Branding remains best method of claiming cattle
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Times File, Courtesy

Small puffs of smoke rise from three different corral stations into the clear blue sky. The sounds of cows mooing for their babies, and the cries of cowboys moving calves, carries on the spring breeze. In the corner of the pen a small, makeshift stove hosts rolling, hot flames which heat long iron rods bearing brands into glowing red shapes.

Spring is cattle branding season in the Gunnison Valley.

Livestock branding is as old as the pyramids in Egypt. Yet, the tradition is best attributed to the American West. In the Gunnison Valley, the practice has carried through generations of ranchers — and is still the preferred method of tracking cattle even with advances in technology.

Yet, branding goes far beyond the utilitarian purpose of declaring ownership on cattle and a requirement of state law. It’s steeped in family heritage and a ritual of neighbor helping neighbor — even today.


The practice of branding

Colorado is a branding state — meaning state law requires livestock owners to brand as a way of identification. Livestock cannot be transported more than 75 miles without a brand inspection.

The state Brand Inspection Division employs 58 inspectors located throughout the state with 10 supervisors. The $4.5 million annual budget is funded through fees paid by livestock owners.

In 2015 and 2016, brand inspectors examined more than 3.7 million head of livestock.

Despite new technology which allows owners to track animals through GPS ear tags, ownership of the animal is defined by a permanent brand.

“Even a tattoo on an ear or lip can sometimes not be permanent,” said Gunnison County Extension Agent Eric McPhail.

McPhail noted that branding is a communal event, with friends and neighbors participating in the work. The privilege of placing the brand on the animal is reserved for the ranch owner, but others assist with roping calves, vaccinations and other duties.

The practice is still a surefire method of ensuring cattle don’t accidentally change hands.

“We have cattle up on public lands from different herds,” explained McPhail. “That’s really where so much of it came to be. All of a sudden you have four ranchers with cattle up on public lands and when they bring the cattle back down, they want to know whose animals are whose.”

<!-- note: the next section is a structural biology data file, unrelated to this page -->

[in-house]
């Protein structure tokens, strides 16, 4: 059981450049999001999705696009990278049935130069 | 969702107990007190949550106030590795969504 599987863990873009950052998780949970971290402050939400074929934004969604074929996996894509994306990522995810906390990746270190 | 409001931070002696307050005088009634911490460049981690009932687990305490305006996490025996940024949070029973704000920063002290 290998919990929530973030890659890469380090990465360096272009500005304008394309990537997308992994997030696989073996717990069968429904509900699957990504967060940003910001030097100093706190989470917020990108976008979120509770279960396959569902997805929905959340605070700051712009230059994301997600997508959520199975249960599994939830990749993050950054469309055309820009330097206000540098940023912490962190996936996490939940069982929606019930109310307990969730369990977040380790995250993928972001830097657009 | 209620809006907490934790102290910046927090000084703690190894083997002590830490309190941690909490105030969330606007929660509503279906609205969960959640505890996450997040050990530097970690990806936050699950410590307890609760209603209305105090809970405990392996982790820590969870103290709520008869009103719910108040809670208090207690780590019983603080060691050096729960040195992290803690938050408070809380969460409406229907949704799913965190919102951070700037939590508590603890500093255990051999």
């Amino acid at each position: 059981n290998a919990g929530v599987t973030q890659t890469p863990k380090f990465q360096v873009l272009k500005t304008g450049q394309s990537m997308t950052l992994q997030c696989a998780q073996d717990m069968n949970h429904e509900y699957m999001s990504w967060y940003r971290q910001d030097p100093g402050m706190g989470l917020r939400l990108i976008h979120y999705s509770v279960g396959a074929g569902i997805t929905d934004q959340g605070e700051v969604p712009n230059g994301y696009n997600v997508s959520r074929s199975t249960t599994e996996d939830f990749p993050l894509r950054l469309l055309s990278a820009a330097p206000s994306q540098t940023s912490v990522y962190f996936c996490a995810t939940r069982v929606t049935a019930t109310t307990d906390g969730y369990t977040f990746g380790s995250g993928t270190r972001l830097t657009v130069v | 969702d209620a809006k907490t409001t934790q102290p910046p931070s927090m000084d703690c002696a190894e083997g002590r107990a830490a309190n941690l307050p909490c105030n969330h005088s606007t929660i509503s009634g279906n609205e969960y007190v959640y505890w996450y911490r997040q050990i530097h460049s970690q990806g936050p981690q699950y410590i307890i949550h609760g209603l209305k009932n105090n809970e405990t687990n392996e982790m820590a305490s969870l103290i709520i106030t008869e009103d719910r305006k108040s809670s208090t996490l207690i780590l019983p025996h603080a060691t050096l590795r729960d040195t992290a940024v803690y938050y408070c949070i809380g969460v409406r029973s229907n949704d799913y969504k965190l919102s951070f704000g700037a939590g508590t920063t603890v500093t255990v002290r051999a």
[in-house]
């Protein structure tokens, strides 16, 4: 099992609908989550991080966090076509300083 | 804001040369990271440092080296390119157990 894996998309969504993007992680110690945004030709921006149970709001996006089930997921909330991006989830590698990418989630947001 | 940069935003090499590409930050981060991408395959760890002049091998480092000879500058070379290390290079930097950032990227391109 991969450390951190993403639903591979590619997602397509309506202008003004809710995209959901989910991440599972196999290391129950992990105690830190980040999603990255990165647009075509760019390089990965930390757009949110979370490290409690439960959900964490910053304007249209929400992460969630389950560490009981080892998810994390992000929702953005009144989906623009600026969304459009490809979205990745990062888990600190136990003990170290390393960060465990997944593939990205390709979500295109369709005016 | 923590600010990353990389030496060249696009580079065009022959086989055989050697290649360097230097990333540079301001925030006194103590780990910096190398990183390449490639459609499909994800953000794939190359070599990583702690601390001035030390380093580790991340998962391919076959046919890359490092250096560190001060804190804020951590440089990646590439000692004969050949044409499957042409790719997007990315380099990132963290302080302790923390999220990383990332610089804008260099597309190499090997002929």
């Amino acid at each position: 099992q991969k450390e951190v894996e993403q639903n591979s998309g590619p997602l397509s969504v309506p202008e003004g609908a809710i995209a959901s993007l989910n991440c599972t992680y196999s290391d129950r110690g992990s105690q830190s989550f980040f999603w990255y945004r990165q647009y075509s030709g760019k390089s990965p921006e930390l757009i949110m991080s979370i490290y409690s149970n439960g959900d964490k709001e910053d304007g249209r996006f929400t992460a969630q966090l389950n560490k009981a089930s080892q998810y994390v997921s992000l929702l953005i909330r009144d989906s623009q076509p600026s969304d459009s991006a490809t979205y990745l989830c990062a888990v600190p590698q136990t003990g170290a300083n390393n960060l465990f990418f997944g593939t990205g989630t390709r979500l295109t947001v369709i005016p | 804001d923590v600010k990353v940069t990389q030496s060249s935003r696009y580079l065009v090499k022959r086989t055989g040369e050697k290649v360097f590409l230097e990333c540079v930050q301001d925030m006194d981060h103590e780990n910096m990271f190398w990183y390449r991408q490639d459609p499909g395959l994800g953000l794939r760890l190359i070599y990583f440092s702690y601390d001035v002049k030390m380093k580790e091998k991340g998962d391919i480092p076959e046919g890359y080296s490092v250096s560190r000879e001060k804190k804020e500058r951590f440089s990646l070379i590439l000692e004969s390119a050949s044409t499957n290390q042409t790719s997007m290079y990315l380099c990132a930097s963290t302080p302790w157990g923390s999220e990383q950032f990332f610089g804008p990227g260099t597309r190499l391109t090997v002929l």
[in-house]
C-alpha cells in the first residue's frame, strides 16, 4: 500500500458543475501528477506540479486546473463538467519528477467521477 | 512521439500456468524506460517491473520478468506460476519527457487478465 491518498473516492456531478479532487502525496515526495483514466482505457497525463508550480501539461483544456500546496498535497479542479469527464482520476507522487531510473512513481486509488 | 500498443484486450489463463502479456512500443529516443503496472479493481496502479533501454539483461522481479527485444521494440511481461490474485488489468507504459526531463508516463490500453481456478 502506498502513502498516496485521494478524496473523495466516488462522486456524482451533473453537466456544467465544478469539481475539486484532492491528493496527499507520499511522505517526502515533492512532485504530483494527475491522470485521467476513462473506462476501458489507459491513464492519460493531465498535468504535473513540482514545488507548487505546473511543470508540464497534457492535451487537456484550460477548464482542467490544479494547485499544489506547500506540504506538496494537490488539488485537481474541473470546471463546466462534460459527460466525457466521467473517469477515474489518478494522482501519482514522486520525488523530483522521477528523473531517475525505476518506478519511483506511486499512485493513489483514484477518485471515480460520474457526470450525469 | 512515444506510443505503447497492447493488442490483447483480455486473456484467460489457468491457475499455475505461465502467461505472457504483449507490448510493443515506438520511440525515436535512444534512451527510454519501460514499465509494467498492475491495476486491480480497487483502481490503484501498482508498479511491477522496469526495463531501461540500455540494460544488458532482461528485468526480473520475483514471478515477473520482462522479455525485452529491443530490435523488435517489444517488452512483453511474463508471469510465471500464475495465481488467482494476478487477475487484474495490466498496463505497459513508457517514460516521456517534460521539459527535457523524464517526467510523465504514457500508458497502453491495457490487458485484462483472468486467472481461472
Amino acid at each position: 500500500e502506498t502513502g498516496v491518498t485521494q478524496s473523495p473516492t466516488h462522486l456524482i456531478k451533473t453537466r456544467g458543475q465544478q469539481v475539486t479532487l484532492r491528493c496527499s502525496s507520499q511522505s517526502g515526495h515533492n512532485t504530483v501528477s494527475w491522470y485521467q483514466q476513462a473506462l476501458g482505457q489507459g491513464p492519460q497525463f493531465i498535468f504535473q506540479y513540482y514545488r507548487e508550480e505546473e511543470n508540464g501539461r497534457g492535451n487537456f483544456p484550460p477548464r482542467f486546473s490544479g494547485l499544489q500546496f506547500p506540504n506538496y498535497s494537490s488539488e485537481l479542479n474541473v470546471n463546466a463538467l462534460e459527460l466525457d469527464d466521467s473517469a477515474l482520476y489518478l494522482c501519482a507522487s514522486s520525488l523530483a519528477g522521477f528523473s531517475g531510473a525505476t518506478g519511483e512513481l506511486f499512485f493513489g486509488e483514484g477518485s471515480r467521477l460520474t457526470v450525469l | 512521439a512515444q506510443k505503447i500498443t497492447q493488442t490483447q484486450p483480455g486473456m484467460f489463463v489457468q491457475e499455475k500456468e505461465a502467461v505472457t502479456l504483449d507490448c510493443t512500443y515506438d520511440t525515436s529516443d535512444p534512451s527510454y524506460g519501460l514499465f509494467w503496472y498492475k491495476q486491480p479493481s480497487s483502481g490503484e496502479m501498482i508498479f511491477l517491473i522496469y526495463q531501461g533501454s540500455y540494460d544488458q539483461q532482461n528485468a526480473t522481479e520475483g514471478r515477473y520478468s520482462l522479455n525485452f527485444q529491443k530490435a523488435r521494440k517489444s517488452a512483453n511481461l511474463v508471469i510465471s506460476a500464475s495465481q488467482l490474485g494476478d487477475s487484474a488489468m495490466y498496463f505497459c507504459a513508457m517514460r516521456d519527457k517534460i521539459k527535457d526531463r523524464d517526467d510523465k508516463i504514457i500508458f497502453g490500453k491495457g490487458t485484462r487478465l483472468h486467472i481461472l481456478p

Tradition remains today

From a young age, Ohio Creek Valley rancher Wendy Redden Collins remembers branding day as a celebration of spring.

“When I was a kid we used a branding table,” said Collins of laying calves on their sides. “In the last six or seven years we have roped and dragged them in the old-school style. It takes a lot of people to do that but we have a lot of friends and neighbors … a lot of help so we’ve just done it that way.”

Collins said the practice is no harder on the calves than any other method. Her ranch insists on certain safety rules, such as roping and dragging calves by both hind legs — not just one. She refuted claims that branding is painful to the calves. She compared it to burning a finger on a stove.

“It’s carrying on that old tradition as well,” said Collins. “Not many people rope and drag around here anymore so it’s kind of fun for everybody to get to experience that.”

Not only does a permanent brand make separating cattle into herds easier, it prevents rustlers.

“When the market gets up there and people are trying to get money, things happen,” Collins said.

Common to branding is the camaraderie among participants working side by side, and the party which take place afterward.

“We’ve met a lot of great people because friends of friends come,” Collins said. “It’s a big day and we cook a meal that we can watch while we’re branding. It’s time for neighbors to get together.”

Likewise, she said her grown children travel to other brandings to assist neighboring ranchers. They too are treated to food and libations after the work is done.

“That’s the thank you that everyone gets for coming to help,” Collins said.


(Chris Rourke can be contacted at 970.641.1414 or at .)